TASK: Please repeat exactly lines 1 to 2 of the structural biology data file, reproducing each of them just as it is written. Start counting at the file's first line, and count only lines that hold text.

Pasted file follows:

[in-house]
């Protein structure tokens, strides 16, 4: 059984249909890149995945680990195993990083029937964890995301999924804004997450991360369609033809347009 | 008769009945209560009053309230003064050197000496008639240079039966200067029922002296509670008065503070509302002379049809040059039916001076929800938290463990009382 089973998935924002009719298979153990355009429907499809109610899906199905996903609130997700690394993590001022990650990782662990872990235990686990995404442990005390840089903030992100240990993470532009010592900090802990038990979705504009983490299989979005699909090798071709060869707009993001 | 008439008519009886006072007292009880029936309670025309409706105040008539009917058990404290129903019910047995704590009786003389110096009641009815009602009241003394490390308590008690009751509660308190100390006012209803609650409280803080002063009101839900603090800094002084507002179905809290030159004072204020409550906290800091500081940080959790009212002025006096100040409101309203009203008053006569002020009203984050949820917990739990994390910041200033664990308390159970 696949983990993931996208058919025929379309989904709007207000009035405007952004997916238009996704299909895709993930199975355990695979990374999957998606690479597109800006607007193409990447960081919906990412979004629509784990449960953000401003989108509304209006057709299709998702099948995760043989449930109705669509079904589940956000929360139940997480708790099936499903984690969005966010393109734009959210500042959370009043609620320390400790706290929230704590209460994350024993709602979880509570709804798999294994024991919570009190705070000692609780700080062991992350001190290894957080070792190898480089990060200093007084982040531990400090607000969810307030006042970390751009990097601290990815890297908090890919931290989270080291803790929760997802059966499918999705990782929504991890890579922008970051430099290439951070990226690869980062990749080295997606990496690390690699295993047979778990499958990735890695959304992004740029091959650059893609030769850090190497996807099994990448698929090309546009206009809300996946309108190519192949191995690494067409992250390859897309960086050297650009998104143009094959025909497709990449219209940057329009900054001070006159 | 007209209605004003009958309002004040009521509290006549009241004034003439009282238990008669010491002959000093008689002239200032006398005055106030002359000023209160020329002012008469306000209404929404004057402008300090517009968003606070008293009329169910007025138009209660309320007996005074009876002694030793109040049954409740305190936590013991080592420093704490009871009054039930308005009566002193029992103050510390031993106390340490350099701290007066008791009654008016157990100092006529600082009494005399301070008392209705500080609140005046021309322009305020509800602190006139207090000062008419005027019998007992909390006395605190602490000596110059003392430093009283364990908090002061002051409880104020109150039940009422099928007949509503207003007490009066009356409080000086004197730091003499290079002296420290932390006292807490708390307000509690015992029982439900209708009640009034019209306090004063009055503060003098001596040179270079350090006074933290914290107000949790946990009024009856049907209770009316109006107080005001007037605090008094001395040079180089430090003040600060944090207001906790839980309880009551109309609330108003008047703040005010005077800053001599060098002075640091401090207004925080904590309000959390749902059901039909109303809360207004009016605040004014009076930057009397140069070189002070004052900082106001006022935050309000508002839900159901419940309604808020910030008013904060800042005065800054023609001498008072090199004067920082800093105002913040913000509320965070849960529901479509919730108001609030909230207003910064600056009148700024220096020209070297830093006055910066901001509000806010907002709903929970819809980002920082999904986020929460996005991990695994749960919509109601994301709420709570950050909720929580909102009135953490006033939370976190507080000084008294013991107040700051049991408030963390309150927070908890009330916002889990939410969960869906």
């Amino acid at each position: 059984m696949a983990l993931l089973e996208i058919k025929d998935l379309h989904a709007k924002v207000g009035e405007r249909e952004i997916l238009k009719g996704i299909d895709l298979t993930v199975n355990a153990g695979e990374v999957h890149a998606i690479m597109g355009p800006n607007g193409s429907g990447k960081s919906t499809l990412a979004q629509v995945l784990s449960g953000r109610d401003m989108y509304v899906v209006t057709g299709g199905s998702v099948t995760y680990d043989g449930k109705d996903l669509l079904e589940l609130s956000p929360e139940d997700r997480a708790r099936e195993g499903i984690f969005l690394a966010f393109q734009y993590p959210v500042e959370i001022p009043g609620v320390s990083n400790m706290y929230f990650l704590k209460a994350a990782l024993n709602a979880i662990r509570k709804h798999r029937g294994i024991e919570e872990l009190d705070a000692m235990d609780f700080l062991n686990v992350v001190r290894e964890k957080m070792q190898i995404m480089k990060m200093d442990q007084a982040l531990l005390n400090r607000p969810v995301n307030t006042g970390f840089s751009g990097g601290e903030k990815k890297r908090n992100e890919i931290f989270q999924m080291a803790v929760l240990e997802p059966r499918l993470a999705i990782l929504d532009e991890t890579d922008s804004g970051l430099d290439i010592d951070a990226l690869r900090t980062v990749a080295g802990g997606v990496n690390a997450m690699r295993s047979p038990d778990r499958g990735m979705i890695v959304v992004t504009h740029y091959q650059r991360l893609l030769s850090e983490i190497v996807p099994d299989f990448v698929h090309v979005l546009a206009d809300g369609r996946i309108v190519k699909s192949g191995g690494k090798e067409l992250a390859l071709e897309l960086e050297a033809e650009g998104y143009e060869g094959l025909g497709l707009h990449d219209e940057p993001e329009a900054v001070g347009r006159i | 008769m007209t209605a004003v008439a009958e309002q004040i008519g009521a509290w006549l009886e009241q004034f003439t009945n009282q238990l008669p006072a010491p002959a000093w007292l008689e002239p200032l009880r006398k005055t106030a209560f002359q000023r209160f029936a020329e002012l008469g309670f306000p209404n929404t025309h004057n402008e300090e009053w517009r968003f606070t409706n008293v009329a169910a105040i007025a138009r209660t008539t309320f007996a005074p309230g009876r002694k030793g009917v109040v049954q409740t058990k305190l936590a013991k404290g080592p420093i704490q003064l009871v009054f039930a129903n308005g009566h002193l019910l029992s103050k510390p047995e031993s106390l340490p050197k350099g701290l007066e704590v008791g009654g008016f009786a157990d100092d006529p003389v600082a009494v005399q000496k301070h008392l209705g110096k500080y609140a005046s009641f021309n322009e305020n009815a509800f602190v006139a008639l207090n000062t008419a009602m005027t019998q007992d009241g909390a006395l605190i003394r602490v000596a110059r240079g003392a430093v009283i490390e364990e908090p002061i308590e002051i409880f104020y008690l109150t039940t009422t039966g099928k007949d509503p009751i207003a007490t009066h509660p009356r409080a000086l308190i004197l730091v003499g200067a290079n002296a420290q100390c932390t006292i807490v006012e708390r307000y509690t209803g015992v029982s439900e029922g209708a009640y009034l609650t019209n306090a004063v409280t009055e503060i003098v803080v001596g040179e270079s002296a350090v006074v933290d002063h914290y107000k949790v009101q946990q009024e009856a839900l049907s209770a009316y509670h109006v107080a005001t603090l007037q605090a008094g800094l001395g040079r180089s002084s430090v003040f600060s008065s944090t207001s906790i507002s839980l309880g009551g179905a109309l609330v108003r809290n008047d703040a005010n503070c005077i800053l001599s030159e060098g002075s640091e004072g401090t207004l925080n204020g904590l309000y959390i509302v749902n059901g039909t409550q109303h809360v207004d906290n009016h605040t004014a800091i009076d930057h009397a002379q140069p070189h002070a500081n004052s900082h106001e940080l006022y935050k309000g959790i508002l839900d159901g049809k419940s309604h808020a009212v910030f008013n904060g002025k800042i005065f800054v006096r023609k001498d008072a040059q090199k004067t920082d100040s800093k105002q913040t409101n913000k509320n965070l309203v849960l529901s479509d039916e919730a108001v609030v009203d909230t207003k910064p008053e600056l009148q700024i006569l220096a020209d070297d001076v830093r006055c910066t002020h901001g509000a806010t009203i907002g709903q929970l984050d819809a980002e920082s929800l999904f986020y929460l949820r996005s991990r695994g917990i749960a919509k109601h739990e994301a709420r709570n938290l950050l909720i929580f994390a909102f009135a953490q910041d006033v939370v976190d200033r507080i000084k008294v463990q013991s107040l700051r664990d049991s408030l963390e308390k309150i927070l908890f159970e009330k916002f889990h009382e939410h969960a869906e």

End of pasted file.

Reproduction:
[in-house]
């Protein structure tokens, strides 16, 4: 059984249909890149995945680990195993990083029937964890995301999924804004997450991360369609033809347009 | 008769009945209560009053309230003064050197000496008639240079039966200067029922002296509670008065503070509302002379049809040059039916001076929800938290463990009382 089973998935924002009719298979153990355009429907499809109610899906199905996903609130997700690394993590001022990650990782662990872990235990686990995404442990005390840089903030992100240990993470532009010592900090802990038990979705504009983490299989979005699909090798071709060869707009993001 | 008439008519009886006072007292009880029936309670025309409706105040008539009917058990404290129903019910047995704590009786003389110096009641009815009602009241003394490390308590008690009751509660308190100390006012209803609650409280803080002063009101839900603090800094002084507002179905809290030159004072204020409550906290800091500081940080959790009212002025006096100040409101309203009203008053006569002020009203984050949820917990739990994390910041200033664990308390159970 696949983990993931996208058919025929379309989904709007207000009035405007952004997916238009996704299909895709993930199975355990695979990374999957998606690479597109800006607007193409990447960081919906990412979004629509784990449960953000401003989108509304209006057709299709998702099948995760043989449930109705669509079904589940956000929360139940997480708790099936499903984690969005966010393109734009959210500042959370009043609620320390400790706290929230704590209460994350024993709602979880509570709804798999294994024991919570009190705070000692609780700080062991992350001190290894957080070792190898480089990060200093007084982040531990400090607000969810307030006042970390751009990097601290990815890297908090890919931290989270080291803790929760997802059966499918999705990782929504991890890579922008970051430099290439951070990226690869980062990749080295997606990496690390690699295993047979778990499958990735890695959304992004740029091959650059893609030769850090190497996807099994990448698929090309546009206009809300996946309108190519192949191995690494067409992250390859897309960086050297650009998104143009094959025909497709990449219209940057329009900054001070006159 | 007209209605004003009958309002004040009521509290006549009241004034003439009282238990008669010491002959000093008689002239200032006398005055106030002359000023209160020329002012008469306000209404929404004057402008300090517009968003606070008293009329169910007025138009209660309320007996005074009876002694030793109040049954409740305190936590013991080592420093704490009871009054039930308005009566002193029992103050510390031993106390340490350099701290007066008791009654008016157990100092006529600082009494005399301070008392209705500080609140005046021309322009305020509800602190006139207090000062008419005027019998007992909390006395605190602490000596110059003392430093009283364990908090002061002051409880104020109150039940009422099928007949509503207003007490009066009356409080000086004197730091003499290079002296420290932390006292807490708390307000509690015992029982439900209708009640009034019209306090004063009055503060003098001596040179270079350090006074933290914290107000949790946990009024009856049907209770009316109006107080005001007037605090008094001395040079180089430090003040600060944090207001906790839980309880009551109309609330108003008047703040005010005077800053001599060098002075640091401090207004925080904590309000959390749902059901039909109303809360207004009016605040004014009076930057009397140069070189002070004052900082106001006022935050309000508002839900159901419940309604808020910030008013904060800042005065800054023609001498008072090199004067920082800093105002913040913000509320965070849960529901479509919730108001609030909230207003910064600056009148700024220096020209070297830093006055910066901001509000806010907002709903929970819809980002920082999904986020929460996005991990695994749960919509109601994301709420709570950050909720929580909102009135953490006033939370976190507080000084008294013991107040700051049991408030963390309150927070908890009330916002889990939410969960869906």